I spent a morning in downtown San José (about 35 minutes on the train towards Campbell), mainly at The Tech Interactive. It used to be called “The Tech Museum of Innovation”, but I guess they realised the word “museum” doesn’t go too well image-wise with “innovation”! 😆 And also that they needed to make the whole thing more accessible to the less geeky part of the population, including potential mini geeks (the next generation of Silicon Valley geniuses).
I was particularly impressed with the videos showing innovations designed to address particular issues relating to climate change, including detecting illegal deforestation in vast areas eg of the Amazonian rainforest (using a network of repurposed mobile phones fixed in the tree canopy to detect sounds unique to deforestation), detecting illegal poaching in vast areas of parkland eg in Africa (a similar kind of idea), creating zero emission electric buses that can reliably travel looong distances, repurposing disused industrial container units to contain local veg-growing farms using infra red light and controlled climate inside them to enable crops to grow year round, etc.
I have questions about all of these innovations, but what I particularly liked was the way the inventors said onscreen how people (including children) could do their bit. The impressive thing was that, for example, the bus guy didn’t just say we should use his buses (there are quite a few in California and a few other states and Canada, but the reach is still small). Instead he encouraged people to use public transport of any sort, because 40 people on a bus is better than 40 individual cars, and also, until there’s a serious level of demand for more public transport, it won’t be properly invested in.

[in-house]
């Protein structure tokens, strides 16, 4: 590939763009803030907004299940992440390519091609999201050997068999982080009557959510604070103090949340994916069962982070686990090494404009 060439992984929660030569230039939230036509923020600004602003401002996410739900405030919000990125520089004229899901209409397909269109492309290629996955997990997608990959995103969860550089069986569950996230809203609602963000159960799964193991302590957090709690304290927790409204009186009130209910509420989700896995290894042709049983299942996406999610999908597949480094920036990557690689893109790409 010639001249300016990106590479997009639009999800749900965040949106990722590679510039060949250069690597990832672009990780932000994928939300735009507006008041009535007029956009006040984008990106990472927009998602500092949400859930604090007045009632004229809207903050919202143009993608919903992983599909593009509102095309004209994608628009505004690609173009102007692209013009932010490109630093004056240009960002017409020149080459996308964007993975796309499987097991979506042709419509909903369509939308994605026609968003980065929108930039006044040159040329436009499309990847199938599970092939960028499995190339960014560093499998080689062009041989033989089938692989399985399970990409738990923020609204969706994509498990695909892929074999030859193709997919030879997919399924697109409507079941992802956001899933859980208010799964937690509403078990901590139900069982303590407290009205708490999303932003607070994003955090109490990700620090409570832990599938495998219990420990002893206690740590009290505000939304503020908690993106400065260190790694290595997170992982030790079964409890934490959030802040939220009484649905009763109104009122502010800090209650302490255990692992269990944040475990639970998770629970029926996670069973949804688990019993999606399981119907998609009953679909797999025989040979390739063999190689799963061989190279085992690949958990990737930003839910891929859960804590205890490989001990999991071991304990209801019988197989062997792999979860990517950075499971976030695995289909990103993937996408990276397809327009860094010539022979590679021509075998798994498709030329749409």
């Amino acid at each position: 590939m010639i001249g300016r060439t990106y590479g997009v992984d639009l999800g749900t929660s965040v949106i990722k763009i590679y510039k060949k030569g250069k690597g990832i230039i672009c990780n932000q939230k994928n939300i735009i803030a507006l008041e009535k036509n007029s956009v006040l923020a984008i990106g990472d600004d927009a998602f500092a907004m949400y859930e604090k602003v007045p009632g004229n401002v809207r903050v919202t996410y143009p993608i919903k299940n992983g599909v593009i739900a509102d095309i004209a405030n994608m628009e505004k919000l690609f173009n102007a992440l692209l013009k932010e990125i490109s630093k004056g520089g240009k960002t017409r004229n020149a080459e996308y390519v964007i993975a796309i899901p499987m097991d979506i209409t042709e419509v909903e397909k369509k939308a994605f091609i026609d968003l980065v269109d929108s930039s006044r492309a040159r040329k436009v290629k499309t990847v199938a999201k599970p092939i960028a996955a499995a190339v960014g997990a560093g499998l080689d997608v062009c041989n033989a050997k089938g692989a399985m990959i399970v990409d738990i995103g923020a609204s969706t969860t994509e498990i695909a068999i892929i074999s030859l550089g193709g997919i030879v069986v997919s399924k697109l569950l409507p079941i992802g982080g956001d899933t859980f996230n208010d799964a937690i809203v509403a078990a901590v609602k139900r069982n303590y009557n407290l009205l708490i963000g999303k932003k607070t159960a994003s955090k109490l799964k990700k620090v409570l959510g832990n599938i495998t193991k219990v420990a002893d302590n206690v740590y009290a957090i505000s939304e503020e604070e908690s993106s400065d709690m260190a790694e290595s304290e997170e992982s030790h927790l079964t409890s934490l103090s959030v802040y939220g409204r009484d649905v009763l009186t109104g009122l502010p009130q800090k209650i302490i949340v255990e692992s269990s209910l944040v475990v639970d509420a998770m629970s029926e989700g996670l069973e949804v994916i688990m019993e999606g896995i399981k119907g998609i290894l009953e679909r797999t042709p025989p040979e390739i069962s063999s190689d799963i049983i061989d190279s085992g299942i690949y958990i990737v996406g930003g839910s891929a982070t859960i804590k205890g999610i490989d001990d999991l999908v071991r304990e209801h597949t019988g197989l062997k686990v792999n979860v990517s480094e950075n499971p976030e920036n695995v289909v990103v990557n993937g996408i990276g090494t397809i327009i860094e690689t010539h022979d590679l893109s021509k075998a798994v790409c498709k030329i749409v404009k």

All the inventors had similar points to make, also encouraging us to get, and stay, informed about climate change. They also encouraged children to not just accept the way things are, but to think about how they could be better, to get imagining and creating. I loved that!
Then there was an exhibition about the human body… some pics here (look away if you’re squeamish!):
…including an electronic “dissection table”, where medical students could see an image of a detailed scanned human body of an actual person who’d died, and could get it to show just the nervous system, the skeleton, the organs, whatever. You could also “cut” the image wherever you liked to see a cross section of whatever you wanted. And you could turn the body round in any direction too. Amazing, really.
Then I had a go at some biology experiments, involving rubber gloves, test tubes, pipettes and an incubator etc. I was very cleverly directed step by step through the experiment to where all the equipment was and so on in a fully automated way. It was great fun, but my criticism would be that I didn’t at any point really understand what I was doing or why I was doing it. I reckon they could work on that.
Then there were a couple of other experiments that you could do directed by a staff member… hmmm… the biology guy was super keen and very good with the kids who it was mainly aimed at (I realised, having already committed myself!). One or two of the others I got the impression the staff members were either very personable but ignorant about their exhibit or very technically adept but not so good at relating to people rather than machines!!
I really enjoyed playing with the Wiki Music thing to make up this little piece:
And I couldn’t resist sitting in this sculpture and having a bit of a sing. The acoustics were crying out for it:
The thing that eclipsed all of the above, however, was when I emerged into the store and moved dazed and blinking and with great resolution and speed toward the sunlight of the open door and fresh air of the street, only to find *SMACK* that what I had thought was an open door was in fact a solid window. Very clean, floor to ceiling, but also very solid.
This was why I took some time out for comfort food, on what can only be described as an American scale:
…and also why my trip to Campbell was short and involved a lot of sitting down and reading! My nose was actually quite badly damaged as was revealed when I removed that deceptively small plaster. Getting better now though.
So… The Tech… too clever by half, perhaps?! Brought out my inner geek, which left me ill equipped to cope with normal things like windows and doors! 😂